A comprehensive assay of social motivation reveals sex-specific roles of autism-associated genes and oxytocin
Social motivation is critical to the development of typical social functioning. Social motivation, specifically one or more of its components (e.g., social reward seeking or social orienting), could be relevant for understanding phenotypes related to autism. We developed a social operant conditioning task to quantify effort to access a social partner and concurrent social orienting in mice. We established that mice will work for access to a social partner, identified sex differences, and observed high test-retest reliability. We then benchmarked the method with two test-case manipulations. Shank3B mutants exhibited reduced social orienting and failed to show social reward seeking. Oxytocin receptor antagonism decreased social motivation, consistent with its role in social reward circuitry. Overall, we believe that this method provides a valuable addition to the assessment of social phenotypes in rodent models of autism and the mapping of potentially sex-specific social motivation neural circuits.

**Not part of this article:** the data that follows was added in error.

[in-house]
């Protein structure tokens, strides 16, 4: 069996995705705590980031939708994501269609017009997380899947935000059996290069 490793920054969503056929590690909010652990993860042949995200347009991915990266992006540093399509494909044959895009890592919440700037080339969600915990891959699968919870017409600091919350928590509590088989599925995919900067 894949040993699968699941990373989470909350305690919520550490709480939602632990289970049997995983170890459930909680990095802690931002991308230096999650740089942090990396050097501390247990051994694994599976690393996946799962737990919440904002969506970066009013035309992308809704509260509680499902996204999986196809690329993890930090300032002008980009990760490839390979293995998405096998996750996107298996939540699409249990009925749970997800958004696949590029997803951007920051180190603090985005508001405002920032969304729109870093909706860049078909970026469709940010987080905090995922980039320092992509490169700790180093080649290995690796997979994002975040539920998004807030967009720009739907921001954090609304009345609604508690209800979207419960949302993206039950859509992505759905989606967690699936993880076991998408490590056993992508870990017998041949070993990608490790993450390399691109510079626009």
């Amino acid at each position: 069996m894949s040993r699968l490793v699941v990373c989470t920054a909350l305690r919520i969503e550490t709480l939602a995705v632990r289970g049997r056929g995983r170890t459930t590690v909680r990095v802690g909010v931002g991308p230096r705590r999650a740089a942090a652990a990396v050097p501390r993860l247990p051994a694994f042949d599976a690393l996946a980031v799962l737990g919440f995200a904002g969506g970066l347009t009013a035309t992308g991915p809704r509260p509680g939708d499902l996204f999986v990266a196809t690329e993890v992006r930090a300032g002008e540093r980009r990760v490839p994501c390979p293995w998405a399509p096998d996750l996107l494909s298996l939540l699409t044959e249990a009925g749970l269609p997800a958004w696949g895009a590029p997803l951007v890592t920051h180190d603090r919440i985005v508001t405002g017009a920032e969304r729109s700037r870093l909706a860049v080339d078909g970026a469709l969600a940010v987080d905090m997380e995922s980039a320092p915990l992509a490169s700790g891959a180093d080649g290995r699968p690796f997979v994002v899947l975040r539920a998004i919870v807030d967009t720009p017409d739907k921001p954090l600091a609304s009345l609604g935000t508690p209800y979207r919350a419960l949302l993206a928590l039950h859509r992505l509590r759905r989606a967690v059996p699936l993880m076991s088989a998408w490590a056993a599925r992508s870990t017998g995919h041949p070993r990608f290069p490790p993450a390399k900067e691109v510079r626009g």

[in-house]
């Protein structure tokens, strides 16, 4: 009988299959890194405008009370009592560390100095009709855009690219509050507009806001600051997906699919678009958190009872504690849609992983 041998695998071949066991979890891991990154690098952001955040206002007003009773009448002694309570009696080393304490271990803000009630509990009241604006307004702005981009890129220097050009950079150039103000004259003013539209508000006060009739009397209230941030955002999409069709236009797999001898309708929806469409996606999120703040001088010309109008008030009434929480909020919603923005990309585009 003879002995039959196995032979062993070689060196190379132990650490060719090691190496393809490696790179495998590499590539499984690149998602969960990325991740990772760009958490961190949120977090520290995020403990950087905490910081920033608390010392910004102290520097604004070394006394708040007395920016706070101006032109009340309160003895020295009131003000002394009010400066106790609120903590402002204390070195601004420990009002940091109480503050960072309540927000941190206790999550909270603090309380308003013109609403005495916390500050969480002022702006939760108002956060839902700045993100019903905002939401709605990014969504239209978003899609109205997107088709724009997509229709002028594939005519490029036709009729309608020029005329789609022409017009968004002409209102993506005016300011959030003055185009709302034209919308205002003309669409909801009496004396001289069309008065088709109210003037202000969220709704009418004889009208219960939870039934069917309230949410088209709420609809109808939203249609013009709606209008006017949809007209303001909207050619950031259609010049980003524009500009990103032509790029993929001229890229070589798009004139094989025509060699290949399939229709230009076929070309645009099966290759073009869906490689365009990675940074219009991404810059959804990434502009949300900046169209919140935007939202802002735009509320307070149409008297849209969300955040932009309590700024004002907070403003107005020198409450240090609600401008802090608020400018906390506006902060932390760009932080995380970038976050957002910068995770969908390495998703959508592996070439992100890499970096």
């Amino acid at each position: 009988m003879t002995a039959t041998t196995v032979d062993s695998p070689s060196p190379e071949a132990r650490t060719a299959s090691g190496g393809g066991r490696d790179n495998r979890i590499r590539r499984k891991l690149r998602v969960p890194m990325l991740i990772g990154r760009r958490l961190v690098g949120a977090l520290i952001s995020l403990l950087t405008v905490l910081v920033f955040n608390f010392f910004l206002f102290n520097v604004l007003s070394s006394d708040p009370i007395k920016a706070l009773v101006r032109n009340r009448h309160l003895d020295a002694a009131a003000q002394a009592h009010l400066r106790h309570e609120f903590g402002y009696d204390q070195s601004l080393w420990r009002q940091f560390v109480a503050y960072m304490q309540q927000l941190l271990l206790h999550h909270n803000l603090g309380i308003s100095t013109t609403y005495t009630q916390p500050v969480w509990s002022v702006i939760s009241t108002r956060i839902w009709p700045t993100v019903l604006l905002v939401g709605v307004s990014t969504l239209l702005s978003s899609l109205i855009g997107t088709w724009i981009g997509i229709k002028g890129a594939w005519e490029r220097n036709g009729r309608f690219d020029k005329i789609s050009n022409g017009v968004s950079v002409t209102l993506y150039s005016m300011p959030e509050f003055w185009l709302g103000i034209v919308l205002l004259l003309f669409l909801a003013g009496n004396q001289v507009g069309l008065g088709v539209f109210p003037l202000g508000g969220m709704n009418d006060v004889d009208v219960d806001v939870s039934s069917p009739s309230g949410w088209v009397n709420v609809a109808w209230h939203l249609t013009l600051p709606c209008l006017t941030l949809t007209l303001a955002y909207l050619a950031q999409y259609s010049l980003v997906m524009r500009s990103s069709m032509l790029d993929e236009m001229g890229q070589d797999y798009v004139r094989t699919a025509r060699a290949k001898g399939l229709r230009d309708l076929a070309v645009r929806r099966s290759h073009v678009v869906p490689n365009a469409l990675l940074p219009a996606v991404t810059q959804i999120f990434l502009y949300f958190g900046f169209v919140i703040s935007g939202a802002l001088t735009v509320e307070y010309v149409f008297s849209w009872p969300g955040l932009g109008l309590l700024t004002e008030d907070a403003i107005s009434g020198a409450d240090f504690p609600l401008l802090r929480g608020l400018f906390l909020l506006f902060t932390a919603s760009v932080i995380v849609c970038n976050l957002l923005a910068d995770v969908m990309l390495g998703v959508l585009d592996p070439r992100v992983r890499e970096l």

Keywords: Shank3b; autism; behavioral assay; mice; operant conditioning; oxytocin; sex differences; sociability; social motivation.